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Neville Hobson

Communicator, blogger, podcaster based in the UK.

Neville Hobson is an IABC-accredited communicator, blogger and podcaster based in Wokingham, England, one of the leading European early adopters, opinion-leaders and influencers in social media communication for business. He is a frequent speaker on digital media trends that matter to organisations.

He is an entrepreneur, early adopter (and leaver) and experimenter with digital technologies including social media, risk-assessing their impacts, roles and potential in organisational communication. He’s also an occasional test pilot of shiny new objects.

Neville is a founding Senior Research Fellow and Advisory Board member of the Society for New Communications Research, a California-based non-profit think tank. SNCR is dedicated to the advanced study of new communications tools, technologies and emerging modes of communication, and their effect on traditional media, professional communications, business, culture and society.

His involvement in volunteerism leadership with the International Association of Business Communicators (IABC) since 1989 includes serving as Regional Director in Europe and Member of the Executive Board and Executive Committee.

Neville blogs at, at the intersection of business, communication and technology. He started blogging in 2002. He is co-presenter with Shel Holtz of the For Immediate Release podcast series including the weekly "For Immediate Release: The Hobson & Holtz Report," the communication profession’s first business podcast started in January 2005.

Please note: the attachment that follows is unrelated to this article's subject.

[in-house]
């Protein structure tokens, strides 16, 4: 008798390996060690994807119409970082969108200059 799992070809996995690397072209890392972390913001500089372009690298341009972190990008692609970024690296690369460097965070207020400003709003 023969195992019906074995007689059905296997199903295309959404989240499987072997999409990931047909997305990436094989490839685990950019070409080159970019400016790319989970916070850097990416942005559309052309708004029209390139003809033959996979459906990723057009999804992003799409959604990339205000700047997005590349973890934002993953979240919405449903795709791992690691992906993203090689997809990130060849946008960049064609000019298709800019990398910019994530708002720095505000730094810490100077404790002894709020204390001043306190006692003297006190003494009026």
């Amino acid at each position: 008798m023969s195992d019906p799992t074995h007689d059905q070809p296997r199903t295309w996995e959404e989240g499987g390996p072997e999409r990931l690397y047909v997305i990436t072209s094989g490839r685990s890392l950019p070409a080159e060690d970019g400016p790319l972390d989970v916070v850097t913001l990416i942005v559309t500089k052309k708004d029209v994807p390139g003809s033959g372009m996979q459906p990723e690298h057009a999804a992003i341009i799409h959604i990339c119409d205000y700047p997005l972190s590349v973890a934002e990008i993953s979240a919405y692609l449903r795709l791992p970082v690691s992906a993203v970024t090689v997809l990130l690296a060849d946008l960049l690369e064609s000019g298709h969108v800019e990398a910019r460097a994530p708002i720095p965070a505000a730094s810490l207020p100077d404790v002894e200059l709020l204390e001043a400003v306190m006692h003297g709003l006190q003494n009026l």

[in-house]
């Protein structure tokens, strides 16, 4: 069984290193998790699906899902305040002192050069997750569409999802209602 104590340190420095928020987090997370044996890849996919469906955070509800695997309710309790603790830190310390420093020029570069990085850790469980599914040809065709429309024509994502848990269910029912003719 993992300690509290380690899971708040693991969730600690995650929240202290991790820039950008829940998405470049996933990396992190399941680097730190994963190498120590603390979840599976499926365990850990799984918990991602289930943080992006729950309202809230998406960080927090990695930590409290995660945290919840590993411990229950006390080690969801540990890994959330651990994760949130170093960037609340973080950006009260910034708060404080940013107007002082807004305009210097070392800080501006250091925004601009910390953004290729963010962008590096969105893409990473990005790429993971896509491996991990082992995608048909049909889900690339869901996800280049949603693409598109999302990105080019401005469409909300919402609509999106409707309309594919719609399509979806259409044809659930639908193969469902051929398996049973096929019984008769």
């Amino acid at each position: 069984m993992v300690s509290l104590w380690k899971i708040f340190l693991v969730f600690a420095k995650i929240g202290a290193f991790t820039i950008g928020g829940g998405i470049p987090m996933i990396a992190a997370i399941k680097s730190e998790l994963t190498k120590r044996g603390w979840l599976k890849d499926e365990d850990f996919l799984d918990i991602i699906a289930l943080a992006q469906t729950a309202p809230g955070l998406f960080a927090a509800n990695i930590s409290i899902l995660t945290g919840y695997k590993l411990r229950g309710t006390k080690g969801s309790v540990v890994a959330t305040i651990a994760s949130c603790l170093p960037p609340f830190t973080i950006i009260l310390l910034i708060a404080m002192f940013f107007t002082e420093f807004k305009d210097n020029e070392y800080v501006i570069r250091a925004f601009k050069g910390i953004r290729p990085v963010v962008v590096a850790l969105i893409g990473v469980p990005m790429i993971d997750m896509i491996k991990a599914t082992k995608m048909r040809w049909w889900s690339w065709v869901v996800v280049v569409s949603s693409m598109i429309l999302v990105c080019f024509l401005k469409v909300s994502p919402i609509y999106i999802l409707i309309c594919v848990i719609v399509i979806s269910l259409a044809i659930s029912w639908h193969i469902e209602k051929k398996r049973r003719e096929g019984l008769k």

Connect with Neville on Twitter: @jangles

Getting to Grips With the Social Web

With all the talk you hear about Facebook, Twitter, YouTube, LinkedIn and other social places online - you name it, people talk about them when they mention social media - it wouldn't be too much of a surprise to think that social media is all about Facebook, Twitter and the others.
26/07/2012 07:29 BST

One Solution to the Copyright Dilemma is Here Right Now

The broad area of intellectual property, protecting people's rights and copyright law in particular is hugely complex to most people. Centuries of tradition and common law lie behind what is in place today in the UK with the geographically-based rules and regulations -- hardly a good fit when much content today is digital, and certainly not based on physical geography.
09/07/2011 08:13 BST